Medicare Advantage Is Not Working As Intended

Medicare is a bit of a unicorn in today’s politics—an overwhelmingly popular government program. But it is becoming increasingly expensive, potentially threatening its popularity and viability. In 2022, Medicare benefit payments totaled $744 billion, almost three and a half times as much as in the year 2000 when they totaled just under $200 billion. This increase is often blamed on America’s aging population and rising health care costs generally. But there is another culprit—Medicare Part C (also known as Medicare Advantage).

Enrollment in Medicare Advantage plans has exploded in recent years. Today, 1 of every 2 Medicare beneficiaries is enrolled in Part C rather than traditional “fee-for-service” Medicare (also known as Medicare Parts A and B).  Under the traditional Medicare model, the government pays providers like doctors and hospitals for each service they provide. Under the Medicare Advantage model, the government pays private insurance companies (“MA plans”) a set “capitated” monthly rate for each beneficiary and those companies run the programs. The monthly rate takes into account patient characteristics such as age, gender, and health status, but it is not impacted by the medical services a patient actually receives.

Medicare Advantage was implemented in large part to control costs. It has not done so. On average, the government pays more to the companies running Medicare Advantage plans for each beneficiary than if those individuals received care under the traditional Medicare model. Research by the Kaiser Foundation indicates that an insurer’s profits on a Medicare Advantage beneficiary are about twice the average profits achieved by plans in the individual and group markets that handle patients covered by commercial plans who are not receiving any government benefit (i.e. employee sponsored health plans). The net result is that Medicare Advantage business is extremely lucrative for the private companies that run these programs.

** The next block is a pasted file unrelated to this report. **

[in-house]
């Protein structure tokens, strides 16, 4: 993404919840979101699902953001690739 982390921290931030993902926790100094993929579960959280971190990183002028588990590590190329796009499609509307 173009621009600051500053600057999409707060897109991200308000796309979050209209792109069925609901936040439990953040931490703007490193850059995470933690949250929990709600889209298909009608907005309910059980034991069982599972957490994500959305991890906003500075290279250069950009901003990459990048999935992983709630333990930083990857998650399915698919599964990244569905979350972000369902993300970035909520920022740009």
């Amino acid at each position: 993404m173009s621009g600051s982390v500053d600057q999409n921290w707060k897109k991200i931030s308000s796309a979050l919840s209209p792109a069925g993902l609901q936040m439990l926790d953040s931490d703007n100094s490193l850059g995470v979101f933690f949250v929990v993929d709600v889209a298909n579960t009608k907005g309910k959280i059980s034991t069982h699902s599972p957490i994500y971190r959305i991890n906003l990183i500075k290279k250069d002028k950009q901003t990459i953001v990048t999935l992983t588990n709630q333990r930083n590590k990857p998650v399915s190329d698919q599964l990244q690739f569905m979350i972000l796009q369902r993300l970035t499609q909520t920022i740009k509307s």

How are Medicare Advantage plans making all of this money? In March of this year, MedPAC, an independent legislative agency that advises Congress on the Medicare program, projected overpayments to Medicare Advantage plans of $27 billion this year alone. According to MedPAC, the two main drivers of overpayments are “coding intensity” and so-called “quality” bonuses.[1] Research by academic experts indicates that, after accounting for the differential health status of beneficiaries in Medicare Advantage plans as opposed to traditional Medicare, annual overpayments are likely even higher—$75 billion in 2023.

Some of the unintended higher cost of the Part C program is the result of policies that need revision. But some of it is due to fraud. Several recent cases show that when Medicare Advantage businesses won’t clean themselves up, whistleblowers will step up. Medicare Advantage is off track. But there is increasing evidence that the government, including Congress, the Department of Justice, and the HHS Office of Inspector General, will also take action to reign in this errant train.

Molly Knobler is Senior Counsel at DiCello Levitt and Tony Munter heads the Whistleblower Reward Practice at Price Benowitz, LLP.

[1] Medicare Advantage plans have also been accused of improperly denying medically necessary care according to the U.S. Department of Health and Human Services Inspector General. This behavior further increases their profits.